Texas Sen. John Cornyn said billions of dollars have been added to the program, “Part of the challenges are so many different programs, and so many different pipelines,” he said.
He isn’t wrong per se. The feds spent nearly a half-billion dollars feeding hungry Texans in June.
Congress allowed people on SNAP to get the current maximum, but that doesn’t help the families most in need. They likely already had the current maximum.
The government is pouring billions of dollars into food through SNAP and other programs. They are propping up food distributors through the Farmers to Families program — which will spend $4 billion to divert food that would have gone to restaurants to nonprofits. The country spent $2.2 billion on food that would have been bought by China but wasn’t because of the trade war. Instead, that food went to food banks.
But now as other programs end, Senate Republicans haven’t embraced increasing the total benefit.
SNAP is only one piece of a solution, and it comes with big barriers to eligibility that prevent many of the people reeling from COVID-19 now from entering. Things like owning a car that is too expensive and having too much in the bank cuts into or can bar you entirely from the program.
Having enough food to eat is something easily taken for granted, but the persistence of COVID-19 is changing that for millions of Texans.
A Hard Year
What preceded the incredible need in Texas was an executive order from Gov. Greg Abbott — along with local orders from across the state — closing bars, restaurants and schools to help stop the spread of COVID-19. In addition to people losing jobs, kids lost in-school meals.
Clint Carpenter was one of those impacted by a job market turned upside down. He was out of work for two months and saw his bank accounts drain.
“We had saved almost $10,000. We're down to $3,500 due to this pandemic,” he said.
Carpenter had gotten sick. He feared it was COVID but it turned out to be mono. The disease knocked him off his feet for a month. He would be fired from his job as a result.
He got another one, but on his first day three people were diagnosed with COVID, and he said he had to quit. He, his fiance and their two kids had moved in with his grandparents in December, and he couldn’t bear the thought of getting them sick.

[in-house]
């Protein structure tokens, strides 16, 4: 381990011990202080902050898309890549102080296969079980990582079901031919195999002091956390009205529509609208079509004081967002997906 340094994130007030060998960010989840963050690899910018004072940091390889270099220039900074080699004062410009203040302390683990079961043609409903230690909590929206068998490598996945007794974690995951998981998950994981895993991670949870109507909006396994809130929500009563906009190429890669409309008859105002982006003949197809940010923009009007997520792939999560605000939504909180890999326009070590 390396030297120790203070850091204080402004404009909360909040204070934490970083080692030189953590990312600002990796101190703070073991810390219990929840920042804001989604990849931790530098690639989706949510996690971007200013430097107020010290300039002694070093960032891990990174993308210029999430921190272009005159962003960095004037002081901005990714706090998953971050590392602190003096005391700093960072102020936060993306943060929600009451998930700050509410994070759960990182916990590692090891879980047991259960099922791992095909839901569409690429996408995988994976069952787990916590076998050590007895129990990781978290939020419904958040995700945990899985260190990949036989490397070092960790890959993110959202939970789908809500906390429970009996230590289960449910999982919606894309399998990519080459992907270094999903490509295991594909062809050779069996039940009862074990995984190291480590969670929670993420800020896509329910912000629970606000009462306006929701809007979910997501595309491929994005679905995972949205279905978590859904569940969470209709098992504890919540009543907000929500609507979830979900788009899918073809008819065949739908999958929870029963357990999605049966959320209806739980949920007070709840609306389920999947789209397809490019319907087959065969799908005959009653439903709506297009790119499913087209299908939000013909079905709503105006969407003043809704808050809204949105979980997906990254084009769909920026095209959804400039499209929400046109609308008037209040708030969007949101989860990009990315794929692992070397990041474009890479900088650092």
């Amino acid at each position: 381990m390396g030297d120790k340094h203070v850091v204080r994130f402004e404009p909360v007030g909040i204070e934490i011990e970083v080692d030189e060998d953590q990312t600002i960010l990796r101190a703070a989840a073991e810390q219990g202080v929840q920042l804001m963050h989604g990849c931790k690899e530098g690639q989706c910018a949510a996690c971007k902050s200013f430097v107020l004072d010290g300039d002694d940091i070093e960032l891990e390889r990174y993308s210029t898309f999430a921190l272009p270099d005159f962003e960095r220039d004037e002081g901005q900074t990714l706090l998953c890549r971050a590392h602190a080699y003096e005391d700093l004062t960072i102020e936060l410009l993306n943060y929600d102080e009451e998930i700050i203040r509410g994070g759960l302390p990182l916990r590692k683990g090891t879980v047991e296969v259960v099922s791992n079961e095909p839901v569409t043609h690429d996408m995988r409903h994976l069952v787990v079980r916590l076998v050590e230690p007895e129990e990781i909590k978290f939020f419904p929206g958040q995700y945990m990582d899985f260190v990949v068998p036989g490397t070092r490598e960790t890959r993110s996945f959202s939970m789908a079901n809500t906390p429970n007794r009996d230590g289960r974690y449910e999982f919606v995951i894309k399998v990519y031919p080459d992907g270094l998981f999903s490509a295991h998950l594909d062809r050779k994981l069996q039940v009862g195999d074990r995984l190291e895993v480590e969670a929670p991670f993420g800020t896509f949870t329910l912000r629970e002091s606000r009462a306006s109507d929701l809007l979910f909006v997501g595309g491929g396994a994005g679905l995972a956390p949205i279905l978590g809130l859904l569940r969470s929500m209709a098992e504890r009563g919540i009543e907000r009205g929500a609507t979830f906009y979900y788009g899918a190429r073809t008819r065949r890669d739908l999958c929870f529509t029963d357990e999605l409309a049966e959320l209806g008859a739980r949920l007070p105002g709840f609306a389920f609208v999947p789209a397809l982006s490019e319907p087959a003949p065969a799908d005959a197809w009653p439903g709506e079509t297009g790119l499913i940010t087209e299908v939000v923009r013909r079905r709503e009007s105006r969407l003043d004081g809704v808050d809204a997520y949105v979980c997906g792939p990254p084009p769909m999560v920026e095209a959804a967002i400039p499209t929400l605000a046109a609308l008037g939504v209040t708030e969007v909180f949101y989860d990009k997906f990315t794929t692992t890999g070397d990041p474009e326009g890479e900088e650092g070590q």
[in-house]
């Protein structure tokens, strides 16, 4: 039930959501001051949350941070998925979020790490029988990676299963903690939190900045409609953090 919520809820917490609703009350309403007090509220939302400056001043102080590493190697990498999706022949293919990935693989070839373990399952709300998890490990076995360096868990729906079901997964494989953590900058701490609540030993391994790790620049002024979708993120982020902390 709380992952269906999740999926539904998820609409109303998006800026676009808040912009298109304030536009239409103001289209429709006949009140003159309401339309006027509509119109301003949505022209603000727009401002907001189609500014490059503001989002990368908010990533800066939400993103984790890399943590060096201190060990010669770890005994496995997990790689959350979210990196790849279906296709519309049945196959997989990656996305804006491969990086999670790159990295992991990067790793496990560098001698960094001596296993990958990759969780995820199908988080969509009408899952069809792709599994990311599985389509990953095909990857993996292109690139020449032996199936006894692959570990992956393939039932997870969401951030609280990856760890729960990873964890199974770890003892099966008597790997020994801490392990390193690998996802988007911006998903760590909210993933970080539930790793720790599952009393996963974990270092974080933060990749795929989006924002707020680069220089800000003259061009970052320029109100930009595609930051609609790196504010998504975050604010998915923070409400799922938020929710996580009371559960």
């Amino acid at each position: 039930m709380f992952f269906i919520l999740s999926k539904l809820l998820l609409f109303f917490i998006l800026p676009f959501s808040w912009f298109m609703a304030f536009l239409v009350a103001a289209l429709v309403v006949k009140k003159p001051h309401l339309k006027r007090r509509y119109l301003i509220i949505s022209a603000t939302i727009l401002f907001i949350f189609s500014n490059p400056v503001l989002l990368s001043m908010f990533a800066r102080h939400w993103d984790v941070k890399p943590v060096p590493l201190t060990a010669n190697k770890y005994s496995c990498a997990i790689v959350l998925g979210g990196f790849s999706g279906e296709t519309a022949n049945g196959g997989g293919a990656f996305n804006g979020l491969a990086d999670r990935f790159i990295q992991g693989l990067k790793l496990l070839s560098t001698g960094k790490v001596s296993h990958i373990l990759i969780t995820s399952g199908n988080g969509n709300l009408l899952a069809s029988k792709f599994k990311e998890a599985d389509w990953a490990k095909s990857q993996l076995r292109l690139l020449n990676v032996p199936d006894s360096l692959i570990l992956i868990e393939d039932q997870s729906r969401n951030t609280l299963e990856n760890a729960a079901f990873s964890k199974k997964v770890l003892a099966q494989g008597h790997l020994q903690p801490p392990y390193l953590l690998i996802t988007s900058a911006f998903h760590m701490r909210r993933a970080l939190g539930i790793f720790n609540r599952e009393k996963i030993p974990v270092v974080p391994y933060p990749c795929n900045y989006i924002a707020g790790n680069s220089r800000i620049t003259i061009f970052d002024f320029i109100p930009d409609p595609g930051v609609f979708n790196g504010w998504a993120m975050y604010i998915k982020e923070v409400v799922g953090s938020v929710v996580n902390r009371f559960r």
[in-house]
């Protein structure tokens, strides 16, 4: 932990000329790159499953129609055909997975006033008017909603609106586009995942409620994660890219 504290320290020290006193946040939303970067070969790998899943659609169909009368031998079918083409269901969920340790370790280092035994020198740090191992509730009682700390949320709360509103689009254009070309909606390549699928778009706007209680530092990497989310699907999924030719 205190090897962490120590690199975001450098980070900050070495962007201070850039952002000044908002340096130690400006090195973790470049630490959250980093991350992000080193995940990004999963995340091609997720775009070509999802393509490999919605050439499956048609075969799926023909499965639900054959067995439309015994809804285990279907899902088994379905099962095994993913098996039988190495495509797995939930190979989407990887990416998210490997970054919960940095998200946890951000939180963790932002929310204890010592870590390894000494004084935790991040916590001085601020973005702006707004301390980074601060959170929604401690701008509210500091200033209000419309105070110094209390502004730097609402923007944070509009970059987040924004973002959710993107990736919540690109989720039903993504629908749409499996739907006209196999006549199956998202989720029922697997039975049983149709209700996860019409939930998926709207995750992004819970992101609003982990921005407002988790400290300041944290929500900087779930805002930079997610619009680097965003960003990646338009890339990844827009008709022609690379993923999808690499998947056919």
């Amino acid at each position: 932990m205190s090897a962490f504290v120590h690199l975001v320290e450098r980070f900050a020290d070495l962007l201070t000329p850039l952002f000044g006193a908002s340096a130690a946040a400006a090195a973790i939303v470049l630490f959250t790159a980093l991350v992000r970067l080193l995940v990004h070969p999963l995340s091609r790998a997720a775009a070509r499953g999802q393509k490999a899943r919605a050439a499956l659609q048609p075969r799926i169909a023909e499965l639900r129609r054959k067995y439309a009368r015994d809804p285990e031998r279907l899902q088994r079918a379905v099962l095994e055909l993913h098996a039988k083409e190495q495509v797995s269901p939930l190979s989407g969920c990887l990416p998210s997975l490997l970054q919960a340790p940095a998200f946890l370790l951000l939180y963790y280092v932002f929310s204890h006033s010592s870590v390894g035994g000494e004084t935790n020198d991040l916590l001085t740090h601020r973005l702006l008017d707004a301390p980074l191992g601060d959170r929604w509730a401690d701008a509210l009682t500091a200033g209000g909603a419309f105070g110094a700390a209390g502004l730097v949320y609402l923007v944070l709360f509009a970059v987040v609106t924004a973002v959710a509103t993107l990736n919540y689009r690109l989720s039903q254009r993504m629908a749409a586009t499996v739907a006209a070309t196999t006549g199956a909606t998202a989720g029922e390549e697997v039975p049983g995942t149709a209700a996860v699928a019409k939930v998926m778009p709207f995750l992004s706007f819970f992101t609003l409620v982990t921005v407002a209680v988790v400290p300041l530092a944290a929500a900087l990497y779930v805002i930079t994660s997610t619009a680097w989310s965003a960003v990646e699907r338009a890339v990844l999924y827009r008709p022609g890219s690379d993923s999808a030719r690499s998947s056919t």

The six of them live in a two-bedroom trailer in Seguin. The 40-minute drive east of San Antonio to the trailer is far to go for food, but the bi-weekly trips to the food bank have helped keep his family’s heads above water, he said. It keeps the kids fed at a time where childhood hunger is up more than 460% nationally.
The food bank has become a part of his family's routine while they get back on their feet. The 23-year-old drives to the food distributions nearly every other week.
Routines have become important to Carpenter. Part of his daily routine is going to work each day at his new job constructing sheet metal buildings.
“I've got little cuts all over me,” he said, “These metal buildings don't play.”
Each day he gets off work he then picks up his two sons, 6-year-old Dane and 18-month-old Cash. He then drives them 40 minutes north to another small town where his fiance Skylar works. He can drop Dane off at football practice, and Skylar can pick him up after working several hours of overtime. He then cares for Cash.
Routines also help him stay sober. For the past year he has been working on a program to abstain from alcohol and drugs. It is the longest he has been without a drink since he was 12 years old.
It has been a challenging year. The depression that came along with losing his job coupled with the anxiety of not having the steady income.
He said if he didn’t have the food from the food bank, he couldn’t make ends meet.
“I’d be out of money in a month,” he said.
The family is trying to rebuild. They want to save enough to buy a house, or a trailer to locate on his grandfather’s lot. Both parents take any overtime they can.
They — like many people across Texas — are in many ways, just hanging on.
“My freezer’s full because of the food drive. They've provided us with more than enough,” he said. “I still have food leftover from last month, which is already-cooked beef fajita meat. I can make tacos, I can make fajita salad. I can make all kinds of different things with this stuff.
“It does get tiring sometimes eating the same thing, but we're grateful. That's what matters.”